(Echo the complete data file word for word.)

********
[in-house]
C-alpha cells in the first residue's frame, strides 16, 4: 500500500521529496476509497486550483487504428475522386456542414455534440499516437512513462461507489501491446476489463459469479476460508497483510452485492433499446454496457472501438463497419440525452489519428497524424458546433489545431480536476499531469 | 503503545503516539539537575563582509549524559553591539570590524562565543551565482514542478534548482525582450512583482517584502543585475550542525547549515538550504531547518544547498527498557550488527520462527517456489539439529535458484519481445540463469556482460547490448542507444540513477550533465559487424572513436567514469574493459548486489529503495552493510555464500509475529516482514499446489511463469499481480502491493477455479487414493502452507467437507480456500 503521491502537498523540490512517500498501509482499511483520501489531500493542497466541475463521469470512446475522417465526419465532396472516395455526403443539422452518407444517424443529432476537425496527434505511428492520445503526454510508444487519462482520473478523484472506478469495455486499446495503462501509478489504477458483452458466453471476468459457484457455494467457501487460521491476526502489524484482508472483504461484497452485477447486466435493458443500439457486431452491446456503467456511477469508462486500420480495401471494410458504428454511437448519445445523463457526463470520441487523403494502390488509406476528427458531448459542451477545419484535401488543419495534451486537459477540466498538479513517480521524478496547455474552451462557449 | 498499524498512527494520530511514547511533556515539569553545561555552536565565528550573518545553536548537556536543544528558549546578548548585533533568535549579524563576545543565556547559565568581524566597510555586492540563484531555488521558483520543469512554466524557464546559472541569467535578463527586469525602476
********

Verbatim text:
[in-house]
C-alpha cells in the first residue's frame, strides 16, 4: 500500500521529496476509497486550483487504428475522386456542414455534440499516437512513462461507489501491446476489463459469479476460508497483510452485492433499446454496457472501438463497419440525452489519428497524424458546433489545431480536476499531469 | 503503545503516539539537575563582509549524559553591539570590524562565543551565482514542478534548482525582450512583482517584502543585475550542525547549515538550504531547518544547498527498557550488527520462527517456489539439529535458484519481445540463469556482460547490448542507444540513477550533465559487424572513436567514469574493459548486489529503495552493510555464500509475529516482514499446489511463469499481480502491493477455479487414493502452507467437507480456500 503521491502537498523540490512517500498501509482499511483520501489531500493542497466541475463521469470512446475522417465526419465532396472516395455526403443539422452518407444517424443529432476537425496527434505511428492520445503526454510508444487519462482520473478523484472506478469495455486499446495503462501509478489504477458483452458466453471476468459457484457455494467457501487460521491476526502489524484482508472483504461484497452485477447486466435493458443500439457486431452491446456503467456511477469508462486500420480495401471494410458504428454511437448519445445523463457526463470520441487523403494502390488509406476528427458531448459542451477545419484535401488543419495534451486537459477540466498538479513517480521524478496547455474552451462557449 | 498499524498512527494520530511514547511533556515539569553545561555552536565565528550573518545553536548537556536543544528558549546578548548585533533568535549579524563576545543565556547559565568581524566597510555586492540563484531555488521558483520543469512554466524557464546559472541569467535578463527586469525602476